With suits like this, we can’t wait for what’s to come in 2012. Right?

NLRB holds off on implementing worker rights poster requirement

Did you hear that? That’s the collective sigh of relief from employers who have been sweating the upcoming deadline to implement a National Labor Relations rule that would have required them to post what they see as a very pro-union notice in every workplace.

The NLRB agreed last week to postpone the effective date of the employee rights notice posting after a federal court in Washington, D.C., requested that the board hold off until after a hearing of a legal challenge of the rule.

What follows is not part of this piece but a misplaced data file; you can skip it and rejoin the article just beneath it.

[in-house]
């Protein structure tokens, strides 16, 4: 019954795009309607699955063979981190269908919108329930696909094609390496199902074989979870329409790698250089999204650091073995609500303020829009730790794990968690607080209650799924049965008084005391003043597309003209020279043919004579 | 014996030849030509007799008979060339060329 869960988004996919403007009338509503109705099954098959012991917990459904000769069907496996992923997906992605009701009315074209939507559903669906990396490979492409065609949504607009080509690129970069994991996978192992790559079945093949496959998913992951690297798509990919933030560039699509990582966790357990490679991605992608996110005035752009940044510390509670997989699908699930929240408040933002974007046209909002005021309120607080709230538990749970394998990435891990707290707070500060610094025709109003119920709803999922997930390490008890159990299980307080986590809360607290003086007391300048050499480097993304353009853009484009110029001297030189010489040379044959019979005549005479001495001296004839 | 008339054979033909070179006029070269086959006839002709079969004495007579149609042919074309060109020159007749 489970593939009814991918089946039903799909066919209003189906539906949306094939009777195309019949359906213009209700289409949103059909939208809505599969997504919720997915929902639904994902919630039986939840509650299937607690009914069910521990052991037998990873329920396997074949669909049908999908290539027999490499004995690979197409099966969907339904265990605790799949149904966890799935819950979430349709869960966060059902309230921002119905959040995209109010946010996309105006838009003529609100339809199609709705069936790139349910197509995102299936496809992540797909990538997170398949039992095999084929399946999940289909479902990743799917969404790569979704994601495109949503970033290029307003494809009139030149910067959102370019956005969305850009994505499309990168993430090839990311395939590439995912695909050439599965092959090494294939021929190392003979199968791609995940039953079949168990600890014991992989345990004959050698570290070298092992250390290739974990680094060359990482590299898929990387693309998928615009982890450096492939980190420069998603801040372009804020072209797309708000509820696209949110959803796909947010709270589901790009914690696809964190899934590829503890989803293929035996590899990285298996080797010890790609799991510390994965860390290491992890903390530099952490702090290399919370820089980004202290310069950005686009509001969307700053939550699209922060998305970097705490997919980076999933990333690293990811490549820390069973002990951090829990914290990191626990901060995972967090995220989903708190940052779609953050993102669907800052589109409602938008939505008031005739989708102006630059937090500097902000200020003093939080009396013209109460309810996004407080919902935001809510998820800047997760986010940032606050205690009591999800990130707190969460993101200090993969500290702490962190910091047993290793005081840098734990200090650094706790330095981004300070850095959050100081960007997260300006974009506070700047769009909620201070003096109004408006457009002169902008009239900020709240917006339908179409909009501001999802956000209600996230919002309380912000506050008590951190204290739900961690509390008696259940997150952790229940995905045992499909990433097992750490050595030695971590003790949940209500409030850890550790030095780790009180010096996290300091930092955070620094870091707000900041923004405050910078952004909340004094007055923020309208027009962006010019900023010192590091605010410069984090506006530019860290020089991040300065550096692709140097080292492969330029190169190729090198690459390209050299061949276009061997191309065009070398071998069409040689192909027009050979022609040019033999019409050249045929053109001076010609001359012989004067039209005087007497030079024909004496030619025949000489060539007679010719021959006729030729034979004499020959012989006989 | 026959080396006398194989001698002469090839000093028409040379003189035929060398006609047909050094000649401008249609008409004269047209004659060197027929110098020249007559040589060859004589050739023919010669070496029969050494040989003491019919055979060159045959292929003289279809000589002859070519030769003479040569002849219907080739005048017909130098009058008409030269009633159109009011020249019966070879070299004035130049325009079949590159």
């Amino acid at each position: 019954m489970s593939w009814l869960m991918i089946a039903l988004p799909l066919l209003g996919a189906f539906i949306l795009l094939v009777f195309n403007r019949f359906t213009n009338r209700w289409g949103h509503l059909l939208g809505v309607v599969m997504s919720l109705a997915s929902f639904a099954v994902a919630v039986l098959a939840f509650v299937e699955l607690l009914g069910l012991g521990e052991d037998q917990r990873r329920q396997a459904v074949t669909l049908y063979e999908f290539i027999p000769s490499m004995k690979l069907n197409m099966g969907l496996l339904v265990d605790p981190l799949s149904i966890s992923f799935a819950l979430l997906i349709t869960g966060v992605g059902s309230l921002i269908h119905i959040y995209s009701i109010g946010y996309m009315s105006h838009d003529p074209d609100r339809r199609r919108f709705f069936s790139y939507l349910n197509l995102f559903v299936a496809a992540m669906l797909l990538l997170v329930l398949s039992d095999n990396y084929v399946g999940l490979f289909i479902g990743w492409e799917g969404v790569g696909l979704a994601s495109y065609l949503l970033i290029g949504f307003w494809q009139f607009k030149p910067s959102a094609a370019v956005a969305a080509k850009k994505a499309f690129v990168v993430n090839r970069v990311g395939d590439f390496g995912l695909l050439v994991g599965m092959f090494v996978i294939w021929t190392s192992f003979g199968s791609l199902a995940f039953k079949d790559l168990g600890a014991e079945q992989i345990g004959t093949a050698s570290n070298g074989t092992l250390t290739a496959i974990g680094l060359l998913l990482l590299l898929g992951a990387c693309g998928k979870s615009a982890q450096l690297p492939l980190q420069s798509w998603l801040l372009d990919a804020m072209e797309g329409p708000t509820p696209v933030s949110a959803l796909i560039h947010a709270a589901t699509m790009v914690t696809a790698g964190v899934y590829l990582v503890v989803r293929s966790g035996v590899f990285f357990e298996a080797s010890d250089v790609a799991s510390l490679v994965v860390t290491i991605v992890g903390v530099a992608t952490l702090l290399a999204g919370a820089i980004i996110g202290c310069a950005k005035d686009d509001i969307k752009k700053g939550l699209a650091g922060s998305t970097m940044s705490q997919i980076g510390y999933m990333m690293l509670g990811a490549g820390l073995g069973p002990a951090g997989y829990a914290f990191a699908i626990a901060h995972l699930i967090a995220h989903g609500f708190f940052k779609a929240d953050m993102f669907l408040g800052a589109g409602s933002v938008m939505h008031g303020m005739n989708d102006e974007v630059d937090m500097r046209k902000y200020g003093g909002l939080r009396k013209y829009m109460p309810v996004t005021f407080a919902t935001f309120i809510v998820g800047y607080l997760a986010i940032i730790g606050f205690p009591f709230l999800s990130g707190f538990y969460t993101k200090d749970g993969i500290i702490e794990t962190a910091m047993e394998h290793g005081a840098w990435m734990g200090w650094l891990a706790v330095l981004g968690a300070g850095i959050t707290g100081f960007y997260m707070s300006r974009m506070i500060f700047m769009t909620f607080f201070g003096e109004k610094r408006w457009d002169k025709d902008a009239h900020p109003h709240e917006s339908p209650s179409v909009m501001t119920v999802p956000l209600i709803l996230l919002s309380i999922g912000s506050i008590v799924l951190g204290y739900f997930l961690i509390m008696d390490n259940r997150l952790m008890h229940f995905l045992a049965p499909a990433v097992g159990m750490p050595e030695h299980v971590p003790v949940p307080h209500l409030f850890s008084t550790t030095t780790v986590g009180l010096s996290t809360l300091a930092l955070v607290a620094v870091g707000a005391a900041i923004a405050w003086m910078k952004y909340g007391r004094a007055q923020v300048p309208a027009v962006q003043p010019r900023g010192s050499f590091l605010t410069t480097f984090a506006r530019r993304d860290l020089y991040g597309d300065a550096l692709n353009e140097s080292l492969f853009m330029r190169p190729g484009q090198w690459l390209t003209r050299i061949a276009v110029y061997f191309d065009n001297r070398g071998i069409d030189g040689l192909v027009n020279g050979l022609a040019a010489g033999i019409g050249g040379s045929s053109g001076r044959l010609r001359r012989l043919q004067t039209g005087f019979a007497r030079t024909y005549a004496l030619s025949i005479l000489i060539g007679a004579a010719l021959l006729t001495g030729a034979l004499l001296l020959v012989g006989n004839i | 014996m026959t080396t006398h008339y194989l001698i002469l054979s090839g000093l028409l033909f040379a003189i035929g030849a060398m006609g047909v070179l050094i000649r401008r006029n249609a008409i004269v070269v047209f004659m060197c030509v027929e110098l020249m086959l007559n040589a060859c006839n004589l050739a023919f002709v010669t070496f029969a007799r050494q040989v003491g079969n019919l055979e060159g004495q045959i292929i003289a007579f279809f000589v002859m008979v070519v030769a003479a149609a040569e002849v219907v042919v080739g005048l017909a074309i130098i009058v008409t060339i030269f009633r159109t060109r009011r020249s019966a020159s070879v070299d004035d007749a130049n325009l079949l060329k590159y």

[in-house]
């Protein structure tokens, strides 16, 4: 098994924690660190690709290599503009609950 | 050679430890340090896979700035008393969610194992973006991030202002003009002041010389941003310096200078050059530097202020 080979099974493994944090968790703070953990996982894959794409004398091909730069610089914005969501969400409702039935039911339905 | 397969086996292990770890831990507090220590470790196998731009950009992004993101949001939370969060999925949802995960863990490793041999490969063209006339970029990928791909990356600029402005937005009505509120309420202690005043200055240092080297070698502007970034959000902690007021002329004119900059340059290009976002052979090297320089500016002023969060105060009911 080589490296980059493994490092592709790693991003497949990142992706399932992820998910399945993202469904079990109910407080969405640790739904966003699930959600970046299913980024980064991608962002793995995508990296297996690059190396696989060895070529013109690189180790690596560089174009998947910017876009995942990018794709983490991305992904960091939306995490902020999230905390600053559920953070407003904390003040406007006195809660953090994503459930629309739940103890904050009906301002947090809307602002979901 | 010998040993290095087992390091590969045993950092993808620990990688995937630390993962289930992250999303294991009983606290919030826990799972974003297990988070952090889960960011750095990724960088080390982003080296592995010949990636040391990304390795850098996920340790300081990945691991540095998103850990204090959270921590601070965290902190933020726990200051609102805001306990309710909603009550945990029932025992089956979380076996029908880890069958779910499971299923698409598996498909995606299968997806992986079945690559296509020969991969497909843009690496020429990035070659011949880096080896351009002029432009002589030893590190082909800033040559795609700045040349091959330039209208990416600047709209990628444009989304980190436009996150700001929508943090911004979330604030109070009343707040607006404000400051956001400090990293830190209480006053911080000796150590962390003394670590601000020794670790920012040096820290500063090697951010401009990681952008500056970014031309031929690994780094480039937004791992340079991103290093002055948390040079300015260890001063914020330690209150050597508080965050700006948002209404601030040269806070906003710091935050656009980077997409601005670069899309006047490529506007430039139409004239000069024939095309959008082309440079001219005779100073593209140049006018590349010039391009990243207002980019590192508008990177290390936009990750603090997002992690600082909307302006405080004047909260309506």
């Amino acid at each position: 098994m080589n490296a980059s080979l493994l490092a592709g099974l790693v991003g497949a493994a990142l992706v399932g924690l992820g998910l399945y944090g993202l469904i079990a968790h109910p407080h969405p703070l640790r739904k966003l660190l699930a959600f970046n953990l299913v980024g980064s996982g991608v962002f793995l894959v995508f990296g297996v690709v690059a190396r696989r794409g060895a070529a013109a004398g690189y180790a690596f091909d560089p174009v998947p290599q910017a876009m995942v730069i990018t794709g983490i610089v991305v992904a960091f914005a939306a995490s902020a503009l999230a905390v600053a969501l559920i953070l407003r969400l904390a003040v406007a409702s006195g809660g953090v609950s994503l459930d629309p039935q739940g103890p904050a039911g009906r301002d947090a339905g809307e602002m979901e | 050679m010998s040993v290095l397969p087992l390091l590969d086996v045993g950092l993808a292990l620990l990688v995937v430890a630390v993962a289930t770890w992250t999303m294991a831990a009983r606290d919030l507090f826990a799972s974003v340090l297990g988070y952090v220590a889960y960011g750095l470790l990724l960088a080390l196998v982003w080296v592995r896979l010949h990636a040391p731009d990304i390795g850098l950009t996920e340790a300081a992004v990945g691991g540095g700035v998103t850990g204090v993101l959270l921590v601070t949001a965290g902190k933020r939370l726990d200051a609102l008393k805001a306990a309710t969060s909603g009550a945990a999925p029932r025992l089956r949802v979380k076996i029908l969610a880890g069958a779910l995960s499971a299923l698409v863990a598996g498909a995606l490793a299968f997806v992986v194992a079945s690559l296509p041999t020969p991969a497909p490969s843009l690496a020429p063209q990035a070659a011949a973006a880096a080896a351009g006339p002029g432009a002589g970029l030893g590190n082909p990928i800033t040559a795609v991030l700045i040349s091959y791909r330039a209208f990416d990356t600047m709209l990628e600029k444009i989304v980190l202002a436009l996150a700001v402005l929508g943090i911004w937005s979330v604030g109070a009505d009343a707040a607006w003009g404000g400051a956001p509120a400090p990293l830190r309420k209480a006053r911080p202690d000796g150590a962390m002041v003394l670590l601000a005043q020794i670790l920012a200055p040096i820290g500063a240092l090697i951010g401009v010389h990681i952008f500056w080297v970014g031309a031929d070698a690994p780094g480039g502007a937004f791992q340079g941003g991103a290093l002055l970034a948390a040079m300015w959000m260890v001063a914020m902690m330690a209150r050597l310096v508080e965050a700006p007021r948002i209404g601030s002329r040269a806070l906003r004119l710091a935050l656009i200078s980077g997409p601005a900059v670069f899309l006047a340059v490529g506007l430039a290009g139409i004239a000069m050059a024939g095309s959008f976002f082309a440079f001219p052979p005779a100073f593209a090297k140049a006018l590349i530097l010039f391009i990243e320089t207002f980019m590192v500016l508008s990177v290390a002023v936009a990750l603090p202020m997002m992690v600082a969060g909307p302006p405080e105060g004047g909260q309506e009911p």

The new implementation date is April 30, 2012, which will allow time to resolve legal challenges.

On the implementation date, most private sector employers will be required to post an 11-by-17-inch notice. See the notice here. It is available at no cost from the NLRB through its website, www.nlrb.gov.

The giving season: CBA donates $10K+ to state charities

News of good cheer comes our way from Caralyce M. Lassner, who serves on the Board of Directors of the Consumer Bankruptcy Association.

Lassner, recently honored as a Michigan Lawyers Weekly Up and Coming Lawyer, says it’s been a good year for the CBA in terms of revenue from continuing education programs.

In keeping with the CBA’s annual tradition, some of that revenue, more than $10,000, has been donated to local charities.

The charities, as nominated by the membership and voted on by the CBA Board of Directors, include:

  • The Heat and Warmth Fund (THAW)